Porsche power struggle intensifies as earnings hit a wall

A power struggle between Volkswagen chairman Ferdinand Piëch and Porsche’s management continued to intensify on Friday, just as the company announced that sales had crashed 15 percent.

Porsche power struggle intensifies as earnings hit a wall
Photo: DPA

Porsche CEO Wendelin Wiedeking and Piëch have been exchanging increasingly nasty words in recent days, the daily Süddeutsche Zeitung reported Friday. Piëch blames Wiedeking for increasing the company’s mountain of debt, now around €9 billion, in a failed attempt to take over Volkswagen.

Wiedeking, in turn, has said Piëch has harmed the company with his public criticisms at a sensitive time when the two companies are discussing a merger. Piëch is the grandson of Porsche founder Ferdinand Porsche and left a career at the company to work for Volkswagen in the 1990s.

In a letter to Piëch dated May 13, cited by the newspaper, Wiedeking warned Piëch that he would be help “personally responsible” if Porsche were harmed by Piëch’s verbal assaults.

In the rarified world of German boardrooms, such strong language is almost unheard of and reflects the complex pressures brought on by rivalries between the Piëch and Porsche clans, collapsing car sales, industry consolidation and a credit crunch brought on by the financial crisis.

The sports car maker has now turned to a government loan program for help and has requested a €1.75 billion line of credit to help Porsche restructure its debt. A decision by the government could come within days. Porsche is also in negotiations to sell a major stake, likely 25 percent, of the company to an investment fund owned the government of Qatar.

Sales figures released by the company Friday show that Porsche’s situation is becoming desperate. Sales fell 15 percent in the first nine months of Porsche’s fiscal year to €4.6 billion euros. Porsche said its operating profit was also less than in the same period a year earlier, but did not provide figures.

“A look at global unit sales makes clear that no region is being spared the sharp decline in automobile markets,” a statement said.

Deliveries fell 27.6 percent to 53,635 vehicles on a 12-month basis, as luxury cars in particular paid a price for weaker consumer sentiment. At Porsche, sales of its iconic 911 model fared much better than that of the Cayenne sports utility vehicle, but were still off by 18.2 percent.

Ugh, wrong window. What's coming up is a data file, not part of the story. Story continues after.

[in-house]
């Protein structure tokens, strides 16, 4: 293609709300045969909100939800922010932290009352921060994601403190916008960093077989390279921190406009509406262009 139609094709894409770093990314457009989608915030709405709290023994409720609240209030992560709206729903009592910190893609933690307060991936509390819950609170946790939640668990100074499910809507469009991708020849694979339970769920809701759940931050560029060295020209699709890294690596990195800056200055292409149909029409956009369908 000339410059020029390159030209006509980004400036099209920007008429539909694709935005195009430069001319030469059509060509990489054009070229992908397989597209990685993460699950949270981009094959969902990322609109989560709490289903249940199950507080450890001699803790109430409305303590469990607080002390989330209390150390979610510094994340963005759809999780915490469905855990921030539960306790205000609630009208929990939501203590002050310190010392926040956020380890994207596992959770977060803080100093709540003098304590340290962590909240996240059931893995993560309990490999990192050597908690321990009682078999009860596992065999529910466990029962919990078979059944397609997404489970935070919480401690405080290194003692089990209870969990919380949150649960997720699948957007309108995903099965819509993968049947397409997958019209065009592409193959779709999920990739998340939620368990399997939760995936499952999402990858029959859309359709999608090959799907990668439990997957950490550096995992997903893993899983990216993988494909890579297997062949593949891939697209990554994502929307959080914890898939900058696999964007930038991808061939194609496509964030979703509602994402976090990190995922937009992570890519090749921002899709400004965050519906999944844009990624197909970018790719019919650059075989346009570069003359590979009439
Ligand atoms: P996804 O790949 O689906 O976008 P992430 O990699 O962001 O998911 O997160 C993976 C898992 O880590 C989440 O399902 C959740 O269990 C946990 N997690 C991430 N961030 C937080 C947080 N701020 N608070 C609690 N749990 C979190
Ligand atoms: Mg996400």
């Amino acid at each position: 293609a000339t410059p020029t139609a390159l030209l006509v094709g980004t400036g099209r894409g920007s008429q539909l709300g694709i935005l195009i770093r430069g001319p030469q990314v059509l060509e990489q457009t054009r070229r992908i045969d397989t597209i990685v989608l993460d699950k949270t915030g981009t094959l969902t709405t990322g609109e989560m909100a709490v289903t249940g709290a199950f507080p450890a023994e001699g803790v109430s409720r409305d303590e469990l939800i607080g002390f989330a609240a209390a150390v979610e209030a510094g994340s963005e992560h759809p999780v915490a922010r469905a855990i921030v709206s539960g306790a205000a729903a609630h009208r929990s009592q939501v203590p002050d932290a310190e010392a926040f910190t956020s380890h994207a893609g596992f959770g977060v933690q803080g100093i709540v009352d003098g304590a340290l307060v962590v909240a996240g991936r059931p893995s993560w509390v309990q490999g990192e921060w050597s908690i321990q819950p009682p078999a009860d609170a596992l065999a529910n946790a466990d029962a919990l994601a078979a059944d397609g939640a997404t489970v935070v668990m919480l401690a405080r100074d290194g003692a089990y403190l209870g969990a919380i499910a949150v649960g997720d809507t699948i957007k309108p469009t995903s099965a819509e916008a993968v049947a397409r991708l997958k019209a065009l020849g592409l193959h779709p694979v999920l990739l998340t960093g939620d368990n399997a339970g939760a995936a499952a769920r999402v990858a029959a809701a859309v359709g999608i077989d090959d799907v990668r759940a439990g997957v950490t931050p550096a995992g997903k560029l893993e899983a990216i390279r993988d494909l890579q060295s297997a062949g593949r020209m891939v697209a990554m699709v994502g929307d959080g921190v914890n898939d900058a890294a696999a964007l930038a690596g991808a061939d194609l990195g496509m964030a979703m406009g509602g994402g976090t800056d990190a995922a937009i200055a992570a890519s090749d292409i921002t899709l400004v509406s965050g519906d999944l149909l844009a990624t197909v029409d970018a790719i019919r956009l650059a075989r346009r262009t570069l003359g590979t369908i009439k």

Looking ahead, the company declined to give a precise forecast but said sales were likely to fall below the level in its previous fiscal year.

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German consumer prices set to rise steeply amid war in Ukraine

Russia's war in Ukraine is slowing down the economy and accelerating inflation in Germany, the Ifo Institute has claimed.

German consumer prices set to rise steeply amid war in Ukraine

According to the Munich-based economics institute, inflation is expected to rise from 5.1 to 6.1 percent in March. This would be the steepest rise in consumer prices since 1982.

Over the past few months, consumers in Germany have already had to battle with huge hikes in energy costs, fuel prices and increases in the price of other everyday commodities.


With Russia and Ukraine representing major suppliers of wheat and grain, further price rises in the food market are also expected, putting an additional strain on tight incomes. 

At the same time, the ongoing conflict is set to put a dampener on the country’s annual growth forecasts. 

“We only expect growth of between 2.2 and 3.1 percent this year,” Ifo’s head of economic research Timo Wollmershäuser said on Wednesday. 

Due to the increase in the cost of living, consumers in Germany could lose around €6 billion in purchasing power by the end of March alone.

With public life in Germany returning to normal and manufacturers’ order books filling up, a significant rebound in the economy was expected this year. 

But the war “is dampening the economy through significantly higher commodity prices, sanctions, increasing supply bottlenecks for raw materials and intermediate products as well as increased economic uncertainty”, Wollmershäuser said.

Because of the current uncertainly, the Ifo Institute calculated two separate forecasts for the upcoming year.

In the optimistic scenario, the price of oil falls gradually from the current €101 per barrel to €82 by the end of the year, and the price of natural gas falls in parallel.

In the pessimistic scenario, the oil price rises to €140 per barrel by May and only then falls to €122 by the end of the year.

Energy costs have a particularly strong impact on private consumer spending.

They could rise between 3.7 and 5 percent, depending on the developments in Ukraine, sanctions on Russia and the German government’s ability to source its energy. 

On Wednesday, German media reported that the government was in the process of thrashing out an additional set of measures designed to support consumers with their rising energy costs.

The hotly debated measures are expected to be finalised on Wednesday evening and could include increased subsidies, a mobility allowance, a fuel rebate and a child bonus for families. 

READ ALSO: KEY POINTS: Germany’s proposals for future energy price relief

In one piece of positive news, the number of unemployed people in Germany should fall to below 2.3 million, according to the Ifo Institute.

However, short-time work, known as Kurzarbeit in German, is likely to increase significantly in the pessimistic scenario.